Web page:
This winter, they are going back to Light in Africa to volunteer for another five weeks, and can't wait to see how much "their" kids have grown!
Monday, October 25, 2010
Neither one of us considers ourselves crafty, and we are honestly not looking forward to the artsy part of the task, but are very excited to be able to spend some quality one-on-one time with about 200 of Mama’s kids. So today, we’re looking to our greatly missed friend GOOGLE to help with ideas for templates. As it’s about a 30min drive in a taxi to get to the internet, our posts will be about once a week – but we hope you take a little time to read below and see what we’ve been up to since we arrived last Sunday night.
Also, if you haven’t already, please take a look at the Light in Africa website. This incredible woman, along with some incredible local help, has been saving and altering the life of everyone she meets, including ours.
Asante Sana! (Thank you)
To read these posts in chronological order, jump down to the post titled Karibu. Also, more pictures to follow, this internet speed is killing our patience.
When we first meet the kids at Laughter House, they greeted us on the front steps of their home and sang us a welcome song. The second they finished their serenade, they were running towards us with arms open and giant baby teeth grins. Since that first encounter with the toddlers – my love for them has grown exponentially.
I’ve been blown away with their generosity and care for each other. My second play date with the kids involved each of them getting a cookie – and after they all scampered off to nibble (and I mean nibble!) on their cookies, a few of them offered to share with Abby and I! I know adults who would barely do that (mom?!?).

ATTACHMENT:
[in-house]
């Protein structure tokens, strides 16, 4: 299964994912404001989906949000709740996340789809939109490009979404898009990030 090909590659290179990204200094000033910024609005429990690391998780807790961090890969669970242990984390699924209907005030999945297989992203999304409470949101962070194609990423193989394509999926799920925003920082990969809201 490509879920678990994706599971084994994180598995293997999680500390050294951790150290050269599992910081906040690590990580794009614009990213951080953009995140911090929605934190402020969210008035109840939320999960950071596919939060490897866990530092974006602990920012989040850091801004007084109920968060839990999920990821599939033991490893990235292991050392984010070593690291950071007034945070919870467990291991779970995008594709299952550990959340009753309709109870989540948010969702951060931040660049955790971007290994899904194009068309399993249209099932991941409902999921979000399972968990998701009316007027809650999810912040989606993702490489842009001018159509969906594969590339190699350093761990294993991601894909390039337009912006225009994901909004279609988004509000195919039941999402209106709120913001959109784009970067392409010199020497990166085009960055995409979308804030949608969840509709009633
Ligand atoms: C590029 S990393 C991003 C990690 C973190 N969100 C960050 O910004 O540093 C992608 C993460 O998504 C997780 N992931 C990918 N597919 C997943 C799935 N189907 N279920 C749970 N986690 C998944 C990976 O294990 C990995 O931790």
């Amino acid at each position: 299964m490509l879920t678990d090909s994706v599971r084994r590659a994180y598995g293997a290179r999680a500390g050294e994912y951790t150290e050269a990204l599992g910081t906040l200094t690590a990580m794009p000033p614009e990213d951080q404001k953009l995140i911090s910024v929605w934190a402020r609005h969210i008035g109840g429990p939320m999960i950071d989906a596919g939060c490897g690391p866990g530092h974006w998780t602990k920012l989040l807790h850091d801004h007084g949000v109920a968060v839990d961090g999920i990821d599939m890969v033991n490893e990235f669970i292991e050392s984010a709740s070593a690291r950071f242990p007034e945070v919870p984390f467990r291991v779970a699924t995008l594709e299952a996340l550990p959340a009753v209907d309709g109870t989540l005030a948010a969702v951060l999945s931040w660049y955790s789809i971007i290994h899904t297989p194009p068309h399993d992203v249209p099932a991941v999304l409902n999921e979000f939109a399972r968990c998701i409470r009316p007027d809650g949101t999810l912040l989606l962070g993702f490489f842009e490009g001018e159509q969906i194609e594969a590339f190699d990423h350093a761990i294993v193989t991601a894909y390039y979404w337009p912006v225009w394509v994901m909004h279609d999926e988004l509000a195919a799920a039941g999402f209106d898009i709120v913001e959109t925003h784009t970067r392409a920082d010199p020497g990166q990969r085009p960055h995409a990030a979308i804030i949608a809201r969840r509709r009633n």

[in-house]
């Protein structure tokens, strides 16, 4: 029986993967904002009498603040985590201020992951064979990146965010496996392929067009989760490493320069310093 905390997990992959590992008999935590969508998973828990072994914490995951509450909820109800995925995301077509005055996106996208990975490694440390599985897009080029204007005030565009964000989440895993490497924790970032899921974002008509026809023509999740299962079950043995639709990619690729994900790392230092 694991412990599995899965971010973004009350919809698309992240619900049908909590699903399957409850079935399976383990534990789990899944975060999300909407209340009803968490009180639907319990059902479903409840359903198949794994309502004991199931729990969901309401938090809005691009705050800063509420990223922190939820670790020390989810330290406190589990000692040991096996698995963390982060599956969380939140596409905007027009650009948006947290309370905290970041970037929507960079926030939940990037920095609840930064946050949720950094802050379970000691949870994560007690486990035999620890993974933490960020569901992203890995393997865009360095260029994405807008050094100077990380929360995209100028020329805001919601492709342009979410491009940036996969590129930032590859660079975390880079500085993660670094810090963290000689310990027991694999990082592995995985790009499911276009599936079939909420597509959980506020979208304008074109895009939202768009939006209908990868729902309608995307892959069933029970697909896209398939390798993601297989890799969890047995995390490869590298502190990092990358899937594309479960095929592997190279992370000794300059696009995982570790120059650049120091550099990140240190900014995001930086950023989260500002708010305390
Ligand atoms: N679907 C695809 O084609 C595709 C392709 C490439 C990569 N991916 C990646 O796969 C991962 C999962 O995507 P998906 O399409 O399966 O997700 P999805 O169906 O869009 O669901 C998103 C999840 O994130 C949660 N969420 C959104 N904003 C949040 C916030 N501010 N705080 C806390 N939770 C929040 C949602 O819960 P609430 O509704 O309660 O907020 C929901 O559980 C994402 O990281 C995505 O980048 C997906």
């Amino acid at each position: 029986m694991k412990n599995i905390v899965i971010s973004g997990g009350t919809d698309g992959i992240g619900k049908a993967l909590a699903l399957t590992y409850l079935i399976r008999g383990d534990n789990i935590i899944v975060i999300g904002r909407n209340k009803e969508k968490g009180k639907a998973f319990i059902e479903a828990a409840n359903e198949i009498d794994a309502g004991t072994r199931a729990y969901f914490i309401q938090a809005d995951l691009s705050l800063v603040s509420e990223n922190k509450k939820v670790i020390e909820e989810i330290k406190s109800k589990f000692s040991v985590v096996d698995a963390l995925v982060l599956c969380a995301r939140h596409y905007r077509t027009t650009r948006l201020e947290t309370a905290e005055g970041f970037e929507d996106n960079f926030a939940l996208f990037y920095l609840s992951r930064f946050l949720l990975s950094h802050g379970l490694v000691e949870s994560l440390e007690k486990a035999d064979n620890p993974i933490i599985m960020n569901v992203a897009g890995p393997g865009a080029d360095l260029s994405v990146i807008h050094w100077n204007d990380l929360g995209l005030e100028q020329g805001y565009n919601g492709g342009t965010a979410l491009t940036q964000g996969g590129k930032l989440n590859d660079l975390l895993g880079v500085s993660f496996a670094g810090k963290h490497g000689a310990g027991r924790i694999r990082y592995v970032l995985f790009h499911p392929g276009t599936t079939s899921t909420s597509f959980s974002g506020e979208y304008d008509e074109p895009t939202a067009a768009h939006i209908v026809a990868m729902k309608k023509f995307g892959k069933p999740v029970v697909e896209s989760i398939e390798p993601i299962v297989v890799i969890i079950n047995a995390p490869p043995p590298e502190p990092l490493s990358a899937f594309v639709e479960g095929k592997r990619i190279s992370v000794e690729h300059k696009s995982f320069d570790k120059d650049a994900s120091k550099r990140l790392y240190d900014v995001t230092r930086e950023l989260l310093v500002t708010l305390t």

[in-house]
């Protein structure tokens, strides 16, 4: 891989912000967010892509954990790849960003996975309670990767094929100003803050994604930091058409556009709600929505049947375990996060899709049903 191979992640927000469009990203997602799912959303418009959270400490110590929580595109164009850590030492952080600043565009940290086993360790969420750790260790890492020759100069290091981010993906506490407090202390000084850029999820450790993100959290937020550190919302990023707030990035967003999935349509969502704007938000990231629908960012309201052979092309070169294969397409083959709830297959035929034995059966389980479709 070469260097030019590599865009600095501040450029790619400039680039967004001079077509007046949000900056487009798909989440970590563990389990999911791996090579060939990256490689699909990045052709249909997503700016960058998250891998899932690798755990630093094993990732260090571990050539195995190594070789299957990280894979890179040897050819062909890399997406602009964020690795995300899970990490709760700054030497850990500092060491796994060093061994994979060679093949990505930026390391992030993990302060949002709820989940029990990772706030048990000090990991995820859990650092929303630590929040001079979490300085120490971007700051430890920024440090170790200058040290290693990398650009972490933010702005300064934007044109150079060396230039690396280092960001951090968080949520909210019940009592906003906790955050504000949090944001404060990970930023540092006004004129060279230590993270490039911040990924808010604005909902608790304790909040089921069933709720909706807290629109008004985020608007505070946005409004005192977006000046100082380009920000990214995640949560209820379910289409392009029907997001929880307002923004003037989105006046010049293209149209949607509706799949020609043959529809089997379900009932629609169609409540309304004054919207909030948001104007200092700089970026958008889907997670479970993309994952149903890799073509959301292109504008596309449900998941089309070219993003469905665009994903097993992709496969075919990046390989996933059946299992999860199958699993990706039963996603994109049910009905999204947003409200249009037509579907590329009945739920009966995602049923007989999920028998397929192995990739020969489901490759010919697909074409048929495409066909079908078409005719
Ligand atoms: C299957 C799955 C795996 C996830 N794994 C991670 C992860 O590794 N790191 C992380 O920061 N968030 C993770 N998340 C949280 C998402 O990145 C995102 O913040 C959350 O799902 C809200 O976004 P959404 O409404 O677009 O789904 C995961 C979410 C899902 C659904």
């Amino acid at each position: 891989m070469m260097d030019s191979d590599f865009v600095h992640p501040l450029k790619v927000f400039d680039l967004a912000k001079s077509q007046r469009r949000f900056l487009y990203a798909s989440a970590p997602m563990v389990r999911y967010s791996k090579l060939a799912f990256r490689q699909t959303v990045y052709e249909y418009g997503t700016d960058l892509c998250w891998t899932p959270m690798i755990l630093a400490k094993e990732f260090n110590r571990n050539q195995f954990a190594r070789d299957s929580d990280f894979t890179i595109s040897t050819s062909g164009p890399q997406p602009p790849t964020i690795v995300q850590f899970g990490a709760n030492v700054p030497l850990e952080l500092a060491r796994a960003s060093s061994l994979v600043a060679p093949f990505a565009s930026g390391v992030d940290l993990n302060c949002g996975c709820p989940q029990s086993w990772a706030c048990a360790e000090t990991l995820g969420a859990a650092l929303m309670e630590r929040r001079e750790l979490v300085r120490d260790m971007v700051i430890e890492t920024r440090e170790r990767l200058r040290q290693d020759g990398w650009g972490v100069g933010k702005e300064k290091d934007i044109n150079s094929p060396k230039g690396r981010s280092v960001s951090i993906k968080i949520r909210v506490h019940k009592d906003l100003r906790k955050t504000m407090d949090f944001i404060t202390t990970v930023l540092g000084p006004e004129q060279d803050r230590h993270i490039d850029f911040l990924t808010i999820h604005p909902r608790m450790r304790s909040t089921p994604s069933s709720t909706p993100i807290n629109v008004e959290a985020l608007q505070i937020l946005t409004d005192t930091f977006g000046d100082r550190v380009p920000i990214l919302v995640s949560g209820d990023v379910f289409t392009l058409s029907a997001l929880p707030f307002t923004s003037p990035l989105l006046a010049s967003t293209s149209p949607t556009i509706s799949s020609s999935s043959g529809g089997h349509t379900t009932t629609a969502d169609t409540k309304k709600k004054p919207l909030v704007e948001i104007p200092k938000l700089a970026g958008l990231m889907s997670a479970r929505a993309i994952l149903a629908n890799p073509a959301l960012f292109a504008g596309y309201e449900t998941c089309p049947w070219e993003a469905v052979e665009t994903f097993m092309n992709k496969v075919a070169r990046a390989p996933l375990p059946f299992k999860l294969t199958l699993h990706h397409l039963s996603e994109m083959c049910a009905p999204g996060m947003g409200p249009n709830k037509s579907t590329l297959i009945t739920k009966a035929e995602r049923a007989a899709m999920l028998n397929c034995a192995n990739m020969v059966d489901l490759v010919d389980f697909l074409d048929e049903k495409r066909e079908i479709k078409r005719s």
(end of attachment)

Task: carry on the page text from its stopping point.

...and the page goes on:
They also love our sunglasses! You think they are looking at you with love, but really, it’s their reflections in your lenses they are so enthralled with. After they get tired of looking at themselves, they want a turn to wear them and show off to their friends. Some like them on top of their head, and others like to wear them normal or upside down. One beautiful girl, Nama, took mine from me after an especially long and dirty day, and was so appalled with the dirt on the lenses and frame, she proceeded to clean them off for me – with her tongue.
Armed with bug spray, sunglasses, and sunscreen everyday (and never forgetting to take our doxycycline) we go about our day among the strangest insects you’ve ever seen, birds, geckos, and the new village kittens. By the end, we not only have disgustingly dirty feet and dust everywhere, but are also covered in children wee, as our Brit friend Polly would call it, slobber and God know what else. However, just to see one of those smiles on these kids makes it all more than worth it.
Our first Sunday was also our first laundry day. Sara and I both realized, we had never hand washed our own laundry. Moms, you can save your comments, we know we are spoiled. Little did we know, we had three little girls – Jackie, Elisabeth, and Amina – who eagerly wanted to help us. Not only did they help, they taught us a lesson or two, laughing at Sara and I’s ignorance. First, you must wash your whites, getting the next lightest and so on. Rinsing is done in another bucket, and we also proved to be inept in ringing out our clothes, and were told how to do so properly. After hanging the clothes out to dry, and both of us happy not only to have the help but also the wonderful company, we figured out that our clothes were whiter than we’d seen them. In fact, I had not been able to get stains out on my white shirt for months, now – gone! And this without hot water – instead brown water – and a spin cycle. It reminded me of the laundry facilities in Bombay, where clothes came out spotless, although washed in seemingly dirty water. We decided not to think about how much soap is actually still on the clothes, as the girls insisted on pouring in loads of our concentrated soap.